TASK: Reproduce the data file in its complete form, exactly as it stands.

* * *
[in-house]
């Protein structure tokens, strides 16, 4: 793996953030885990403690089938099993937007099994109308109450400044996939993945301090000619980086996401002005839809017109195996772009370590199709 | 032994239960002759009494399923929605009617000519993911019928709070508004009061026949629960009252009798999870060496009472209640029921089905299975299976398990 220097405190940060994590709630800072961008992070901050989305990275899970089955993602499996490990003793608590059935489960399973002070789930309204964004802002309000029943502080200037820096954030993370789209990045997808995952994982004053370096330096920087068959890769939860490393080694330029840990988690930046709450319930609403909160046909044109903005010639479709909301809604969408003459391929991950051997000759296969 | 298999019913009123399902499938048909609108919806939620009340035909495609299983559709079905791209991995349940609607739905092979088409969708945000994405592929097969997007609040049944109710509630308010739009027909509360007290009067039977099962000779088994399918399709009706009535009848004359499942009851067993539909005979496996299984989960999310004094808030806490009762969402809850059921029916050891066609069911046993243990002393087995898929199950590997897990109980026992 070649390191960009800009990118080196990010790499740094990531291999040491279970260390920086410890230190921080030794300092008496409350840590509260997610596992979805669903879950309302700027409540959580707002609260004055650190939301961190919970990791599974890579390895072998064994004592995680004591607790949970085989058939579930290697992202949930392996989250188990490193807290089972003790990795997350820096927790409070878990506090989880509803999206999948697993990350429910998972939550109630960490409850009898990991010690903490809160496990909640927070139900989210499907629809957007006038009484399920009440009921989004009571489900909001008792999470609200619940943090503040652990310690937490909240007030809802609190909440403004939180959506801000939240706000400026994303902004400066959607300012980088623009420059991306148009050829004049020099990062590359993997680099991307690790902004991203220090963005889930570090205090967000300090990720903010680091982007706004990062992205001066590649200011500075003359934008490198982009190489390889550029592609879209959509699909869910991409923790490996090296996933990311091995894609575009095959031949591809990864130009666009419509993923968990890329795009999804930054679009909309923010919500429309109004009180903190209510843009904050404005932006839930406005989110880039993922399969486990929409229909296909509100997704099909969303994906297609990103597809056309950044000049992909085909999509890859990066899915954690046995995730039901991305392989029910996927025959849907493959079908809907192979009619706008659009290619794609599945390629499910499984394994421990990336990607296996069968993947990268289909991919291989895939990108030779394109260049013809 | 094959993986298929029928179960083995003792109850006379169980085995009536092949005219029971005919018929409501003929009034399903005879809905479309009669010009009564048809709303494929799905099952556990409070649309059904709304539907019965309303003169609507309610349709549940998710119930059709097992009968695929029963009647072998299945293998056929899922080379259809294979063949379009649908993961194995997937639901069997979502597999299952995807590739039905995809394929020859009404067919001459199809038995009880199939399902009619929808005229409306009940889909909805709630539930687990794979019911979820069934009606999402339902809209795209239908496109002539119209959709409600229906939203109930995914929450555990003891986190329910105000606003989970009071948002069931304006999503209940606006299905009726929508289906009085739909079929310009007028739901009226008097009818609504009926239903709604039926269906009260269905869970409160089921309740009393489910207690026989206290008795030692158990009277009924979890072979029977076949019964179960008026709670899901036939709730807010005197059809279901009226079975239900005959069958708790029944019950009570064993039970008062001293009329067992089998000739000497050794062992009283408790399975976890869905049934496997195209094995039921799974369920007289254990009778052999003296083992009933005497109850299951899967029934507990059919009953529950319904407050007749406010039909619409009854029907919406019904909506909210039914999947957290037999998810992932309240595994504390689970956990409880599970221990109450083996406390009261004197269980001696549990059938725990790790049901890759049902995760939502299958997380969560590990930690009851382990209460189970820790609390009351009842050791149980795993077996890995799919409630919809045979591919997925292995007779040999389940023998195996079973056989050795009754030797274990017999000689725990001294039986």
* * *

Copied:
[in-house]
């Protein structure tokens, strides 16, 4: 793996953030885990403690089938099993937007099994109308109450400044996939993945301090000619980086996401002005839809017109195996772009370590199709 | 032994239960002759009494399923929605009617000519993911019928709070508004009061026949629960009252009798999870060496009472209640029921089905299975299976398990 220097405190940060994590709630800072961008992070901050989305990275899970089955993602499996490990003793608590059935489960399973002070789930309204964004802002309000029943502080200037820096954030993370789209990045997808995952994982004053370096330096920087068959890769939860490393080694330029840990988690930046709450319930609403909160046909044109903005010639479709909301809604969408003459391929991950051997000759296969 | 298999019913009123399902499938048909609108919806939620009340035909495609299983559709079905791209991995349940609607739905092979088409969708945000994405592929097969997007609040049944109710509630308010739009027909509360007290009067039977099962000779088994399918399709009706009535009848004359499942009851067993539909005979496996299984989960999310004094808030806490009762969402809850059921029916050891066609069911046993243990002393087995898929199950590997897990109980026992 070649390191960009800009990118080196990010790499740094990531291999040491279970260390920086410890230190921080030794300092008496409350840590509260997610596992979805669903879950309302700027409540959580707002609260004055650190939301961190919970990791599974890579390895072998064994004592995680004591607790949970085989058939579930290697992202949930392996989250188990490193807290089972003790990795997350820096927790409070878990506090989880509803999206999948697993990350429910998972939550109630960490409850009898990991010690903490809160496990909640927070139900989210499907629809957007006038009484399920009440009921989004009571489900909001008792999470609200619940943090503040652990310690937490909240007030809802609190909440403004939180959506801000939240706000400026994303902004400066959607300012980088623009420059991306148009050829004049020099990062590359993997680099991307690790902004991203220090963005889930570090205090967000300090990720903010680091982007706004990062992205001066590649200011500075003359934008490198982009190489390889550029592609879209959509699909869910991409923790490996090296996933990311091995894609575009095959031949591809990864130009666009419509993923968990890329795009999804930054679009909309923010919500429309109004009180903190209510843009904050404005932006839930406005989110880039993922399969486990929409229909296909509100997704099909969303994906297609990103597809056309950044000049992909085909999509890859990066899915954690046995995730039901991305392989029910996927025959849907493959079908809907192979009619706008659009290619794609599945390629499910499984394994421990990336990607296996069968993947990268289909991919291989895939990108030779394109260049013809 | 094959993986298929029928179960083995003792109850006379169980085995009536092949005219029971005919018929409501003929009034399903005879809905479309009669010009009564048809709303494929799905099952556990409070649309059904709304539907019965309303003169609507309610349709549940998710119930059709097992009968695929029963009647072998299945293998056929899922080379259809294979063949379009649908993961194995997937639901069997979502597999299952995807590739039905995809394929020859009404067919001459199809038995009880199939399902009619929808005229409306009940889909909805709630539930687990794979019911979820069934009606999402339902809209795209239908496109002539119209959709409600229906939203109930995914929450555990003891986190329910105000606003989970009071948002069931304006999503209940606006299905009726929508289906009085739909079929310009007028739901009226008097009818609504009926239903709604039926269906009260269905869970409160089921309740009393489910207690026989206290008795030692158990009277009924979890072979029977076949019964179960008026709670899901036939709730807010005197059809279901009226079975239900005959069958708790029944019950009570064993039970008062001293009329067992089998000739000497050794062992009283408790399975976890869905049934496997195209094995039921799974369920007289254990009778052999003296083992009933005497109850299951899967029934507990059919009953529950319904407050007749406010039909619409009854029907919406019904909506909210039914999947957290037999998810992932309240595994504390689970956990409880599970221990109450083996406390009261004197269980001696549990059938725990790790049901890759049902995760939502299958997380969560590990930690009851382990209460189970820790609390009351009842050791149980795993077996890995799919409630919809045979591919997925292995007779040999389940023998195996079973056989050795009754030797274990017999000689725990001294039986």